Están presentes en nuestro día a día, pero el comportamiento de las pompas encierra misterios sin resolver que acaparan la atención de muchos científicos. En Mugaritz las consideramos la mejor metáfora de la vanidad y nos apasionan por su levedad.
Years earlier we’d turned to science to satisfy our curiosity about wild plants. So, once again we turned to science for a solution, we wanted to represent vanity by creating the biggest bubbles that we could possibly control.
Japanese chef Seiji Yamamoto came to the rescue, suggesting we use an aquarium pump to inflate our chocolate bubbles. We took our idea to AZTI-Tecnalia, a research centre we’ve worked with for years, where one of their specialists in rheology assisted us. Rheology is the branch of chemistry that studies the deformation and flow of matter. Finally, in 2006 bubbles came to Mugaritz to stay. Since then, we’ve made bubbles out of honey, beetroot, and other ingredients.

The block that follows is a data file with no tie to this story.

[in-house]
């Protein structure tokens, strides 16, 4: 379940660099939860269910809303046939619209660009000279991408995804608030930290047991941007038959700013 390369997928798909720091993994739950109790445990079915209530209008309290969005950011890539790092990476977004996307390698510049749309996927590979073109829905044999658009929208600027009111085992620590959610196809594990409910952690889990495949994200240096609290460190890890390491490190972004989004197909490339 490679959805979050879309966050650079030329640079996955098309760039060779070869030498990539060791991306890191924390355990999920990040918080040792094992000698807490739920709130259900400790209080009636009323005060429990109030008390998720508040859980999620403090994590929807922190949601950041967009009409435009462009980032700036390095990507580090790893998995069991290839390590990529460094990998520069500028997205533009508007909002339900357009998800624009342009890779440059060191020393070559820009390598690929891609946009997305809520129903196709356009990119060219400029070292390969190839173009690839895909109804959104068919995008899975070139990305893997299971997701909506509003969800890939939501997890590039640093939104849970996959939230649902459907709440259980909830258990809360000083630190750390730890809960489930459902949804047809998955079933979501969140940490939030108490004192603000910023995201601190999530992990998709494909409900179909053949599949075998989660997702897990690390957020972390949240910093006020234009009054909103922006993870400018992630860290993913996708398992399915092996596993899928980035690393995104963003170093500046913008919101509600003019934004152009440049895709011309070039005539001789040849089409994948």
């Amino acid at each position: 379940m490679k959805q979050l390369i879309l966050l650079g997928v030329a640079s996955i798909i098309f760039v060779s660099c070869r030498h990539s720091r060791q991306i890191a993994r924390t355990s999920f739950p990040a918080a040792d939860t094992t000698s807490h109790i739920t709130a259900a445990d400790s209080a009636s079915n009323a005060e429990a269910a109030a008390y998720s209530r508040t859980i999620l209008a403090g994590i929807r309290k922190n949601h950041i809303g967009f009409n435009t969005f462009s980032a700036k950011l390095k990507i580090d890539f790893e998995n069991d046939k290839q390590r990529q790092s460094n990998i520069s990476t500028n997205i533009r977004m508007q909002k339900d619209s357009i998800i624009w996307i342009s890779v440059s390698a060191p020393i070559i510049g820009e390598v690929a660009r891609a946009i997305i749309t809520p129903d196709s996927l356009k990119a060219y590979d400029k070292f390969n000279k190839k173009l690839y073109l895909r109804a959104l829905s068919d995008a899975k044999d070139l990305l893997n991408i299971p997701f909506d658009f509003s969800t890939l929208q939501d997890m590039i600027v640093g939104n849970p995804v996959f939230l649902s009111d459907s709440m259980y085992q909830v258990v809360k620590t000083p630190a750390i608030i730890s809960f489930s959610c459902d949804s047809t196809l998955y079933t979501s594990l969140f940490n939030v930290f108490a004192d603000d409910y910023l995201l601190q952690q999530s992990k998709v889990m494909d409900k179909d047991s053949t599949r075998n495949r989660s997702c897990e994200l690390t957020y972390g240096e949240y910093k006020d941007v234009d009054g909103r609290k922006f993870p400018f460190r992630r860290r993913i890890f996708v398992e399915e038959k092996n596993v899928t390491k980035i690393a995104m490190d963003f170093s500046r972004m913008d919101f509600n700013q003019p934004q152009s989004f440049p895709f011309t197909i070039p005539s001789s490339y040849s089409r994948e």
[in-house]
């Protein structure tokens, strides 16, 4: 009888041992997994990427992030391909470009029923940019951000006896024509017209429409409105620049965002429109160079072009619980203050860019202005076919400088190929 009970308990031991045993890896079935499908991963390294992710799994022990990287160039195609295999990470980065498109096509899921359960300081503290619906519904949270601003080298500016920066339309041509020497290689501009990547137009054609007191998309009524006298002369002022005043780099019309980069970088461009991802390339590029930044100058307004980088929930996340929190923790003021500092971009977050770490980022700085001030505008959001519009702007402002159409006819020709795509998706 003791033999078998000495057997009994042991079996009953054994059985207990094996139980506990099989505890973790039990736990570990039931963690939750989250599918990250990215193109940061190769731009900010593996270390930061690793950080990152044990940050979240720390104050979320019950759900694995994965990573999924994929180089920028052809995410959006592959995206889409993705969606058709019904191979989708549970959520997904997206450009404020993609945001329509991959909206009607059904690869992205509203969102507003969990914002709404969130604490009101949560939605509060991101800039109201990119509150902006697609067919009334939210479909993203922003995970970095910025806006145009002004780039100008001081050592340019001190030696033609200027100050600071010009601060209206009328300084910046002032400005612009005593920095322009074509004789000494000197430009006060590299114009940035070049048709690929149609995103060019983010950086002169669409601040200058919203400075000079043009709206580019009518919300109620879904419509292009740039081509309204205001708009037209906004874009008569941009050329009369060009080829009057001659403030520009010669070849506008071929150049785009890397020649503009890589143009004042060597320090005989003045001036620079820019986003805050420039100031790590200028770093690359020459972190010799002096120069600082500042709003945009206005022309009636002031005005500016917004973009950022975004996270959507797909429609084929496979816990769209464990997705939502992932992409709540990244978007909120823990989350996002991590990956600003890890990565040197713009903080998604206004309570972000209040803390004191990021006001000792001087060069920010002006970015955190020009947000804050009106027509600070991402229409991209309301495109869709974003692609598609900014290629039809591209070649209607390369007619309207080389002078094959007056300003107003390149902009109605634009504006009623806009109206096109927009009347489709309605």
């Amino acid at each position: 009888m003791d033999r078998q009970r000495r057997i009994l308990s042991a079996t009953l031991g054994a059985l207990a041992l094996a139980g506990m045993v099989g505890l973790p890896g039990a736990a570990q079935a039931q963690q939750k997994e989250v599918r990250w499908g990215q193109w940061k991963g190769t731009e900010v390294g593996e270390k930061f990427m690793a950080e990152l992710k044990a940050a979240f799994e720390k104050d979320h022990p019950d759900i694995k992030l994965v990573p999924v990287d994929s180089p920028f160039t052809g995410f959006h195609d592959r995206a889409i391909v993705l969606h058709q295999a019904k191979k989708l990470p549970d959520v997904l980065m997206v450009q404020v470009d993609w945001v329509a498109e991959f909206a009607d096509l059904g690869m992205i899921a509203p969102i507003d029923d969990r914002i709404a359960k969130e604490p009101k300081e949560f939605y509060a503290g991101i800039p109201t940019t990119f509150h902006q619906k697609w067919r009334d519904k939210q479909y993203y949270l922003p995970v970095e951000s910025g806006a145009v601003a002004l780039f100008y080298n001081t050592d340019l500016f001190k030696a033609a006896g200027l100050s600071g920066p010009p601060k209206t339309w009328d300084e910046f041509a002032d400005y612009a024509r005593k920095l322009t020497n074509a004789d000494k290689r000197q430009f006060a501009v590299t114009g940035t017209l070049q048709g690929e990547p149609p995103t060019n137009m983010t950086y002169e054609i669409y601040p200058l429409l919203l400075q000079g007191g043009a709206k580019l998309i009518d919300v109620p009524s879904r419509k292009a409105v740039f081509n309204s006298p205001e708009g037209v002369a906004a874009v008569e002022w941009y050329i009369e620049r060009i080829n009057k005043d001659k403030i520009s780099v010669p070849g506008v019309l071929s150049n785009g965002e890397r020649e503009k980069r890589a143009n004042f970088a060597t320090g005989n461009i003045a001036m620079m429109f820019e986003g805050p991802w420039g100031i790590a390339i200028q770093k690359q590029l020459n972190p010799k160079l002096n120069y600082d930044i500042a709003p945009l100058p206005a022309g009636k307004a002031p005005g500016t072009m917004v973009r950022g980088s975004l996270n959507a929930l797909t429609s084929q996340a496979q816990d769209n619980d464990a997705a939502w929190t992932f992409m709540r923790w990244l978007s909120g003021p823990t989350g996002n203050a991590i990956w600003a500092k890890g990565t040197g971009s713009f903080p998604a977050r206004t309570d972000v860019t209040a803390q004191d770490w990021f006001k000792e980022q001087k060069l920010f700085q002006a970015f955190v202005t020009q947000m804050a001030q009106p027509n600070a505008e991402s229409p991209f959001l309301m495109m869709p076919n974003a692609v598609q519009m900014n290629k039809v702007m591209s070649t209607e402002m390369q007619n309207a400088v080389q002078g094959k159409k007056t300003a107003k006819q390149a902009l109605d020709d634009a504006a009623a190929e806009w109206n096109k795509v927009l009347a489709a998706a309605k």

In 2008, we published an article in a scientific journal, explaining the details of our research. In 2015 we attached a fibre, the inulin, to the bubbles to give them greater stability. That year we carry out a taste where the bubbles were weak but they could hold another product without breaking, we called it “Mousse of cream and stone crab”. Later, we went one step further by freeze-drying them, making them practically eternal. At Mugaritz our team refers to them as “dried hydrangeas”.